Maybe $17 dollars, depending on whether the restaurant is here in Jersey City or New York, because the bacon is from Niman Ranch. Those fuckers know how to handle a pig, I tell you what. Mimosas are extra.
And the Jews know how to make some egg bread.
Pigs are flying past my window, which means either monkeys have flown out of my butt or hell has frozen over. I’m going to go with the hell thing, because that’s the only explanation that also accounts for the current -2 temperature: it’s the chill emanating from Hades.
The only time temperature should involve single digits is when it’s being reckoned in Celsius.
Since there’s no way in hell we were going out for brunch today, there was no other option but to make an amazing brunch at home. Let me be clear: this is not an every-Saturday brunch. This is a special occasion, I-don’t-mind-fasting-for-the-rest-of-the-day brunch: honeyed mascarpone-stuffed challah French toast, with cardamom-banana-brown sugar topping.
Oh yeah, and bacon.
And the Italians? We know how to make everything else.
So that’s how I ended up, post-French toast binge, full and warm and happy, curled up under a cozy blanket with a cup of tea, watching Ratatouille*while I try to use regular English words to try and explain how much I love this French toast and how much better it is than your French toast.
It starts with challah or brioche, cut thick enough that you can cut a pocket for stuffing into it – about an inch and a half thick. You could also use a nice white Pullman loaf, but I know you wouldn’t. If possible, do this the night before so the bread can sit and dry out a little overnight, which will help the bread soak up more delicious, delicious custard. You can make the custard the night before too, to save time in the morning. Brian, who is our official French-toast-cooker, swears by Alton Brown’s custard recipe and cooking method.
I mixed a few teaspoons of honey into the mascarpone left over from the second-to-last Smackdown. To get it into the bread, I used the time-honored method of piping with a ziploc bag.
*Have you not seen this movie? Do you think you’re too good for cartoons? YOU ARE NOT. Go to place where films are sold or rented, and buy or rent it.
Bread + cheese = a lifetime of sustenance.
I got just a few tablespoons of mascarpone into each slice – not an overwhelming amount and really all you need. Note that I said it’s all you need. I held myself back only because I didn’t want to scare you; otherwise I would have piped these babies full to bursting, because I enjoy taking things to unhealthy extremes. I propped them upright in a casserole dish and put them in the fridge to chill for a little while so the cheese wouldn’t ooze out immediately upon cooking. There was extra cheese left in the bag, but I used the promise of better things to come (and the smell of cooking bacon) to keep from squeezing it into my mouth. Mostly. Also I snacked on some of the bacon.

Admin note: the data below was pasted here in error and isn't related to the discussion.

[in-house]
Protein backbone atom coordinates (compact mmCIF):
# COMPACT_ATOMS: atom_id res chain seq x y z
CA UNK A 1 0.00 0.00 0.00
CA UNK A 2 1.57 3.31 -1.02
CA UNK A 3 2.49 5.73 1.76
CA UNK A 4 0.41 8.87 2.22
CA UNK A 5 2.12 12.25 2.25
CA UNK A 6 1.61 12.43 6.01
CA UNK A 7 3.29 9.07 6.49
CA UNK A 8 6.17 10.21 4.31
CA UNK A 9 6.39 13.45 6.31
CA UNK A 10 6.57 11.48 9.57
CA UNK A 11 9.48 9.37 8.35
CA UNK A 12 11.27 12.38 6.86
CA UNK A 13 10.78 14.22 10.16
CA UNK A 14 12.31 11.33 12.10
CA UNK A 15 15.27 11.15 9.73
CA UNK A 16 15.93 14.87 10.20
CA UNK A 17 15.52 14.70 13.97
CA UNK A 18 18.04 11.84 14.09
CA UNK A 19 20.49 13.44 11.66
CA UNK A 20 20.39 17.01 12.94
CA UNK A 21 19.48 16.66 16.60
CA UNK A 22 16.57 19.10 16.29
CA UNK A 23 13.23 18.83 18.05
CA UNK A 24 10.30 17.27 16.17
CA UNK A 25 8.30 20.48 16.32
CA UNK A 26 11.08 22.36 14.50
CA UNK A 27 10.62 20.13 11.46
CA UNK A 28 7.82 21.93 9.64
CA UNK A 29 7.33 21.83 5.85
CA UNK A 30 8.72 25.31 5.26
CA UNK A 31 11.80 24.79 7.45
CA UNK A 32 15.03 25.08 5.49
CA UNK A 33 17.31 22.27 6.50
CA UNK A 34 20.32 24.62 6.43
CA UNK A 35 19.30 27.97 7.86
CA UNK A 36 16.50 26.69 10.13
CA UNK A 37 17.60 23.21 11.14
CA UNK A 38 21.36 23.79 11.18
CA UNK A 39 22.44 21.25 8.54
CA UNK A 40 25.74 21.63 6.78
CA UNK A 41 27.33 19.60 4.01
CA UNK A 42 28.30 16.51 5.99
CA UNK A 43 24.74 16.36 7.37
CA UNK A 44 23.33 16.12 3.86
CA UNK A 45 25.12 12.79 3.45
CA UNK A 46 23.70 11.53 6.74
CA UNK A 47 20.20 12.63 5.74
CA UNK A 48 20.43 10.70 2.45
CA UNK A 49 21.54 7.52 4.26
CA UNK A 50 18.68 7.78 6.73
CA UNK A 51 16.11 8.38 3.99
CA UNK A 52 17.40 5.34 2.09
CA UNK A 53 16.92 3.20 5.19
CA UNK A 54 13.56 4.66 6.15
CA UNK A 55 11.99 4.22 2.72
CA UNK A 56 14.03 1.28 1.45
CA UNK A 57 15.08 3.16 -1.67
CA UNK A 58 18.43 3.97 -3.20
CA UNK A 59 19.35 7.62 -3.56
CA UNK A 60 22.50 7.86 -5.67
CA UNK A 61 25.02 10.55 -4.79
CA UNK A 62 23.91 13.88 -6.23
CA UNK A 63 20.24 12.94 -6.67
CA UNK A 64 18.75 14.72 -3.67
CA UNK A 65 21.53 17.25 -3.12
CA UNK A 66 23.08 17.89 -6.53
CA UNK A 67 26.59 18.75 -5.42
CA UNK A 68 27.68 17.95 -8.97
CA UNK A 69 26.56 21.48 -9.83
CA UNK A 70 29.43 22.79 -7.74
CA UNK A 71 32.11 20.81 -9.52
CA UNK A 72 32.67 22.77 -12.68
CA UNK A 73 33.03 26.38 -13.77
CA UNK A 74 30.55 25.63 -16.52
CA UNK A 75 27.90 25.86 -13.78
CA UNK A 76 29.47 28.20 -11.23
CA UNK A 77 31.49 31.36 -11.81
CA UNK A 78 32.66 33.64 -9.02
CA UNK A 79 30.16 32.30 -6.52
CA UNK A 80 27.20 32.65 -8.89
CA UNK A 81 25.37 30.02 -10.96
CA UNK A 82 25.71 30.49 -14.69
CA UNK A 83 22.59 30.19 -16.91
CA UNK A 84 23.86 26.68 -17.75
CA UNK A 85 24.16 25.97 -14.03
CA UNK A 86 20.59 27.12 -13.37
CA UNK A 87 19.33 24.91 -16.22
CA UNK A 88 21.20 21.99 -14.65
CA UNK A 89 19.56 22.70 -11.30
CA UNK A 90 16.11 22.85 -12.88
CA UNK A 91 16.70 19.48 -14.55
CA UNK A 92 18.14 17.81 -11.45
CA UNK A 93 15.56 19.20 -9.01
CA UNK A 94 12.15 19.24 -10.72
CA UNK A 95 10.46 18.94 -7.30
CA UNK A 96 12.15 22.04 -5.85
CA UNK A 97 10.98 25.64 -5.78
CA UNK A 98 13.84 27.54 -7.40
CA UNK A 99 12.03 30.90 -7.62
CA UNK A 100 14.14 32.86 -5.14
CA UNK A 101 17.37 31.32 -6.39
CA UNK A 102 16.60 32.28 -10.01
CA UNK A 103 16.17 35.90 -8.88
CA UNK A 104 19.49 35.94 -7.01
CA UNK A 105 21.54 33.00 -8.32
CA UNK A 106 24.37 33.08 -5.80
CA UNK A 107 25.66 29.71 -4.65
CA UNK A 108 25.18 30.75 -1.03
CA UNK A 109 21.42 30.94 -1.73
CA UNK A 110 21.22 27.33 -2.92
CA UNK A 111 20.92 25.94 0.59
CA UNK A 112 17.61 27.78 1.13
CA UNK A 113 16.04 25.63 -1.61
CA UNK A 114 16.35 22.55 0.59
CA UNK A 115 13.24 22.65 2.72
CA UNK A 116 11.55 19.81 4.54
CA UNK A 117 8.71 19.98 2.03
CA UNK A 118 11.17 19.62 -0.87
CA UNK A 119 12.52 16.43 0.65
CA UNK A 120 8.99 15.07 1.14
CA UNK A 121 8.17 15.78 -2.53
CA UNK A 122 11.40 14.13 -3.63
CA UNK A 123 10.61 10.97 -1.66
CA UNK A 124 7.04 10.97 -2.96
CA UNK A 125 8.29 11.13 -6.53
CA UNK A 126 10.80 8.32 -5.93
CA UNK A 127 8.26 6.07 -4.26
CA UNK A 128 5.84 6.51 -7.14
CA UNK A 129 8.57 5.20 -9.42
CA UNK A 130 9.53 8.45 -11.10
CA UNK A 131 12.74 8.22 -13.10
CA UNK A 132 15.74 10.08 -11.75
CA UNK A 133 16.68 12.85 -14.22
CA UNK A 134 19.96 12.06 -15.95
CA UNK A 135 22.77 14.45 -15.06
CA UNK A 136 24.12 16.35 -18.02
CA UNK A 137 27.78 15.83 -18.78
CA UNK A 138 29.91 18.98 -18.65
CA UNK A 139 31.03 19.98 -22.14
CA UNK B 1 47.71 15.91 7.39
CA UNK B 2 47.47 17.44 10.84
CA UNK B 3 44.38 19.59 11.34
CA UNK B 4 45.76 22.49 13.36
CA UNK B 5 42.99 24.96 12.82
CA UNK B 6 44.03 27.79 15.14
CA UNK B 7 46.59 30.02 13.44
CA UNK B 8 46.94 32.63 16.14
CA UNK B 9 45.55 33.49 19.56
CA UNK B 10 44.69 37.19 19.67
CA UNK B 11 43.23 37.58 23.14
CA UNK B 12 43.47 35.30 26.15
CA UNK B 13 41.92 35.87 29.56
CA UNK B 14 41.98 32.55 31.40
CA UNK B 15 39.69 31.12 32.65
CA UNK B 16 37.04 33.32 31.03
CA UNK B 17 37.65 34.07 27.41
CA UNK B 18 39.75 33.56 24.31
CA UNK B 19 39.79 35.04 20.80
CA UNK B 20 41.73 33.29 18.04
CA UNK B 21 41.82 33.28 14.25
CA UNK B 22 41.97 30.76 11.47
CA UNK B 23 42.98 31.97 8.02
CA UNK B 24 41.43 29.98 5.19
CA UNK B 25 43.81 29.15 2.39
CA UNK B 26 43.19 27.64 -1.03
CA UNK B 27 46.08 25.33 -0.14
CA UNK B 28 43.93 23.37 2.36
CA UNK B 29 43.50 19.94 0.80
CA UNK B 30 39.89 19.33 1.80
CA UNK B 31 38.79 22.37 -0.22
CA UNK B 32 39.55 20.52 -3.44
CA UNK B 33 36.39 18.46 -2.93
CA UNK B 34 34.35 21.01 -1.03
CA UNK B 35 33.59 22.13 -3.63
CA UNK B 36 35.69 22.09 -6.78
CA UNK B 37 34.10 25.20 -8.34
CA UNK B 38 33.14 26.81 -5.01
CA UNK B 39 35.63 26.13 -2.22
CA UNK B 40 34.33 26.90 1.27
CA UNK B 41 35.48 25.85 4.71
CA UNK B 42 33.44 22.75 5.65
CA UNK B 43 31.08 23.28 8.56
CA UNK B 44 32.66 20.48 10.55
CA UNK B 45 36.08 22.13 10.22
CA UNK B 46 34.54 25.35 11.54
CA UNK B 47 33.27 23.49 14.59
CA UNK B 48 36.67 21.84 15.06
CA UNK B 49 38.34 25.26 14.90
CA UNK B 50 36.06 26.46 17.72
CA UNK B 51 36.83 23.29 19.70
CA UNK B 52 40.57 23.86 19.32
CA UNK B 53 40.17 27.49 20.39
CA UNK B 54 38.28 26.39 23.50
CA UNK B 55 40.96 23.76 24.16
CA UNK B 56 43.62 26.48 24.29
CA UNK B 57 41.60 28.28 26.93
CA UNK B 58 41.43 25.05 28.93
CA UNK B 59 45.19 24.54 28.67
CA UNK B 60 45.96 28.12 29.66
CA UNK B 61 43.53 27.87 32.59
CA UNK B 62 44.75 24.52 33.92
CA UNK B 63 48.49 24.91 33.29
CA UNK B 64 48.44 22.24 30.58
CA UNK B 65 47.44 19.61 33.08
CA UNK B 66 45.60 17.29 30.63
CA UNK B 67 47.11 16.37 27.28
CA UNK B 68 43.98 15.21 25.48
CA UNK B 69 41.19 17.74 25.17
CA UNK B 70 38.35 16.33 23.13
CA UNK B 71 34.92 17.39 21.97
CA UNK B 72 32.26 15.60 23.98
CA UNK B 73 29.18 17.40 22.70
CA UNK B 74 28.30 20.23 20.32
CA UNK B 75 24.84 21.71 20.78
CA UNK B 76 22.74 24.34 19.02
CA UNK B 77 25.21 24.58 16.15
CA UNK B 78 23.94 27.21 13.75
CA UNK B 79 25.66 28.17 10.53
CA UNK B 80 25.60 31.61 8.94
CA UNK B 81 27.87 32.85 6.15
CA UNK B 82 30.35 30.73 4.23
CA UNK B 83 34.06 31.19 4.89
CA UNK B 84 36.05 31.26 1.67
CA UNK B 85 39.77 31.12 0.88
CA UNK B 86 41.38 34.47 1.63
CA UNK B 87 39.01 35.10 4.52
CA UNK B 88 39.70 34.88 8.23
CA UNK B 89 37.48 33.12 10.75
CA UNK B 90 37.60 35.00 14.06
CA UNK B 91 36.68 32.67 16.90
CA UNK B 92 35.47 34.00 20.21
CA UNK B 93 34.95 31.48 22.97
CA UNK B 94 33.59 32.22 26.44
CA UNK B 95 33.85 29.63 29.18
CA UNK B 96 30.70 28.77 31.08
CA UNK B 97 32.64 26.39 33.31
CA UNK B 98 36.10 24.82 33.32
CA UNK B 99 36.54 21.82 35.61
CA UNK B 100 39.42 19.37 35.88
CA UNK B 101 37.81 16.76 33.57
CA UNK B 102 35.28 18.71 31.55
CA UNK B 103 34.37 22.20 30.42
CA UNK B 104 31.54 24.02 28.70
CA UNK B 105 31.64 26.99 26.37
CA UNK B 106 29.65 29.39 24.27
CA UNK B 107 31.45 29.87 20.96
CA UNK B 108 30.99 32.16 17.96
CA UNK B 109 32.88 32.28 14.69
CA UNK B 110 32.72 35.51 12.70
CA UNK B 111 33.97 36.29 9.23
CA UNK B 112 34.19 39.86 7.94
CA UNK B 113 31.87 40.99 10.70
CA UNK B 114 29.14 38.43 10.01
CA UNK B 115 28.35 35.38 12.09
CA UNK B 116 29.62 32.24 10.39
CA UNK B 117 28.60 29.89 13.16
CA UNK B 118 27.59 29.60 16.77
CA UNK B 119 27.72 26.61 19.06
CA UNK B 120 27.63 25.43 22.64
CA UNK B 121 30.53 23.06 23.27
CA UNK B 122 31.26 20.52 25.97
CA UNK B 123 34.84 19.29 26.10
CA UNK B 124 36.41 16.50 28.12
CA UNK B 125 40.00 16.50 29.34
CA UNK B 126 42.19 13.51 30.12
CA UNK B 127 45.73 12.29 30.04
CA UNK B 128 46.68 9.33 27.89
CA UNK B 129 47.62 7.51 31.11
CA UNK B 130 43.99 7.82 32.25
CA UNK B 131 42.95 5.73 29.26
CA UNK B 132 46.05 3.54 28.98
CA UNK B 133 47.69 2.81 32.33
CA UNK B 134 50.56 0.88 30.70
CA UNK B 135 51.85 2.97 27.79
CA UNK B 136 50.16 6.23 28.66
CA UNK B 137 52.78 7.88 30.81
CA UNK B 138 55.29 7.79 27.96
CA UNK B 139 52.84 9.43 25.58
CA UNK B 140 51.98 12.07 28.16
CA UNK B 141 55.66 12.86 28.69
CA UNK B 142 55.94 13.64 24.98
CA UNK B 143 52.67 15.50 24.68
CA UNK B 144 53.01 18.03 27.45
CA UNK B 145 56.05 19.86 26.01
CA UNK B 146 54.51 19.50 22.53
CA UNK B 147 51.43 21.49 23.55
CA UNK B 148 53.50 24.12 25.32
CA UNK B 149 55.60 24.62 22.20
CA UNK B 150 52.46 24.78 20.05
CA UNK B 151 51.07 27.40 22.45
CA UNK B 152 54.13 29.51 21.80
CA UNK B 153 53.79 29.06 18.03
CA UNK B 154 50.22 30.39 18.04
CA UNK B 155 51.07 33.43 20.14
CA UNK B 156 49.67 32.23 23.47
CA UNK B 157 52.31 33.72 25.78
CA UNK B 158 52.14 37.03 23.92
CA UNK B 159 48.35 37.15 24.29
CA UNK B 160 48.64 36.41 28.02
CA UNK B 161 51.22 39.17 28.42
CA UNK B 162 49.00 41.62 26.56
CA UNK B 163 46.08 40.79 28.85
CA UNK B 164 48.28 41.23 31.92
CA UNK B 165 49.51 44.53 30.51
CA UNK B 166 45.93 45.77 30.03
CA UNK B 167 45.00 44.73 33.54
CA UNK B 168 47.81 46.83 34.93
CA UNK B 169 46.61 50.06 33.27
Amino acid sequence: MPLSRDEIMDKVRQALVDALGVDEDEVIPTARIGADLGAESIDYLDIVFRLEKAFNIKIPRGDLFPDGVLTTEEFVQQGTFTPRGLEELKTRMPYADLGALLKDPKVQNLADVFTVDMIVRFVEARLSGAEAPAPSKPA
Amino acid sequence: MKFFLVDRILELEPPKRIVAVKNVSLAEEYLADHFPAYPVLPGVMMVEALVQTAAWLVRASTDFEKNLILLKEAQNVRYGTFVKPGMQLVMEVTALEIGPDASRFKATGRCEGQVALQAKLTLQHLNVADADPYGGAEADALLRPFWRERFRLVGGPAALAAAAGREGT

Sometimes waiting is the hardest part.
The bread soaks in the custard for 30 seconds to a minute per side, depending on thickness, and then rests on a cooling rack for a few minutes to allow the liquid to fully penetrate the bread. Meanwhile, you’re heating a pat of butter in a pan and eating an extra piece of bacon because after you ate the first piece there were an odd number of slices and you need an even number so that the two of you will ultimately have the same amounts of bacon on your plates.
I take bacon very seriously.
It gets really hard right around here.
The toast browns for a few minutes on each side to crisp and then goes into a low oven – per Alton Brown – so the insides can finish cooking through while remaining moist and custardy.
I could be a professional brown-sugar-packer.
Seriously, look at that brown sugar. You could play a full professional hockey match with that shit. (Is that what you call a full round of hockey – a match? I have no idea.)
The toast only spends 5 or 6 minutes in the oven, so I threw together an uber-quick pan sauce: some light brown sugar melted down with a pat of butter, a few tablespoons of cream, some good vanilla, a splash of dark rum and a half-teaspoon or so of cardamom. Cardamom is the new smoked paprika is the new miso cod is the new black. I was a little disappointed that either there wasn’t enough rum to light on fire, or I was too slow applying flame to rum. Either way, nothing was flambeed. Which is probably just as well, given that I’m an uncoordinated mess who once set her hair on fire in a halogen lamp.
You could pour this on ANYTHING.
When the liquid got nice and bubbly, I added a few sliced bananas and let them warm through and cook a little while the liquid reduced down just a smidge, enough to coat the back of a spoon.
See? Even number.
Did I mention there was bacon? Really, really good bacon.